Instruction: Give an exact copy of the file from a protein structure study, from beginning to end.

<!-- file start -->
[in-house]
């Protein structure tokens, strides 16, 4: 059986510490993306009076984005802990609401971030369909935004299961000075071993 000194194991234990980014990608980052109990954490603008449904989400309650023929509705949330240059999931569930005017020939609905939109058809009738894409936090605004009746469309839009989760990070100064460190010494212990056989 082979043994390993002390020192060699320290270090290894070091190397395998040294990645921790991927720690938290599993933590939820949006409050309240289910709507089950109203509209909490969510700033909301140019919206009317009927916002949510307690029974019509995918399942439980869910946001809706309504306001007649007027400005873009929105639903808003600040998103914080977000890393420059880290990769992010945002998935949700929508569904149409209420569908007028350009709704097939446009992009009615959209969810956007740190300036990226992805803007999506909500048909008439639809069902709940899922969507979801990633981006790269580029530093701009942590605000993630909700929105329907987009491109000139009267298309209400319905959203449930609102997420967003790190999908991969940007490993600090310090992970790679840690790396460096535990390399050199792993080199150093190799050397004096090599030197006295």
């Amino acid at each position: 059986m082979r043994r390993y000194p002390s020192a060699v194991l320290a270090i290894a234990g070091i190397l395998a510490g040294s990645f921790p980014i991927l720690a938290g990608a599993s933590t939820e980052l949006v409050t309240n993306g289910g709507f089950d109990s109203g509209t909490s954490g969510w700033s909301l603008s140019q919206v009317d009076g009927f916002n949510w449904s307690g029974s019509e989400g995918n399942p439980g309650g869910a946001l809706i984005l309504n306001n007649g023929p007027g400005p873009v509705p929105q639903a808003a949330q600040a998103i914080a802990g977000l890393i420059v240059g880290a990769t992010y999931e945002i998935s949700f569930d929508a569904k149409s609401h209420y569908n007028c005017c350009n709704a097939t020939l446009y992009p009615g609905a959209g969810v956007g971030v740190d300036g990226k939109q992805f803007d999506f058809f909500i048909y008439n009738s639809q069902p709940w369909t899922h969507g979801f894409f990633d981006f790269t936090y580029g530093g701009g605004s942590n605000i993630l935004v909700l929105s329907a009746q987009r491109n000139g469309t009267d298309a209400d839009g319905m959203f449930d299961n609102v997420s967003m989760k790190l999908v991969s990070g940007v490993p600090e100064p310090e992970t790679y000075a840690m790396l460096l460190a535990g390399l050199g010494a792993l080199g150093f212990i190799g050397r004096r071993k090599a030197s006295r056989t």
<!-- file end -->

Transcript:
[in-house]
């Protein structure tokens, strides 16, 4: 059986510490993306009076984005802990609401971030369909935004299961000075071993 000194194991234990980014990608980052109990954490603008449904989400309650023929509705949330240059999931569930005017020939609905939109058809009738894409936090605004009746469309839009989760990070100064460190010494212990056989 082979043994390993002390020192060699320290270090290894070091190397395998040294990645921790991927720690938290599993933590939820949006409050309240289910709507089950109203509209909490969510700033909301140019919206009317009927916002949510307690029974019509995918399942439980869910946001809706309504306001007649007027400005873009929105639903808003600040998103914080977000890393420059880290990769992010945002998935949700929508569904149409209420569908007028350009709704097939446009992009009615959209969810956007740190300036990226992805803007999506909500048909008439639809069902709940899922969507979801990633981006790269580029530093701009942590605000993630909700929105329907987009491109000139009267298309209400319905959203449930609102997420967003790190999908991969940007490993600090310090992970790679840690790396460096535990390399050199792993080199150093190799050397004096090599030197006295």
């Amino acid at each position: 059986m082979r043994r390993y000194p002390s020192a060699v194991l320290a270090i290894a234990g070091i190397l395998a510490g040294s990645f921790p980014i991927l720690a938290g990608a599993s933590t939820e980052l949006v409050t309240n993306g289910g709507f089950d109990s109203g509209t909490s954490g969510w700033s909301l603008s140019q919206v009317d009076g009927f916002n949510w449904s307690g029974s019509e989400g995918n399942p439980g309650g869910a946001l809706i984005l309504n306001n007649g023929p007027g400005p873009v509705p929105q639903a808003a949330q600040a998103i914080a802990g977000l890393i420059v240059g880290a990769t992010y999931e945002i998935s949700f569930d929508a569904k149409s609401h209420y569908n007028c005017c350009n709704a097939t020939l446009y992009p009615g609905a959209g969810v956007g971030v740190d300036g990226k939109q992805f803007d999506f058809f909500i048909y008439n009738s639809q069902p709940w369909t899922h969507g979801f894409f990633d981006f790269t936090y580029g530093g701009g605004s942590n605000i993630l935004v909700l929105s329907a009746q987009r491109n000139g469309t009267d298309a209400d839009g319905m959203f449930d299961n609102v997420s967003m989760k790190l999908v991969s990070g940007v490993p600090e100064p310090e992970t790679y000075a840690m790396l460096l460190a535990g390399l050199g010494a792993l080199g150093f212990i190799g050397r004096r071993k090599a030197s006295r056989t």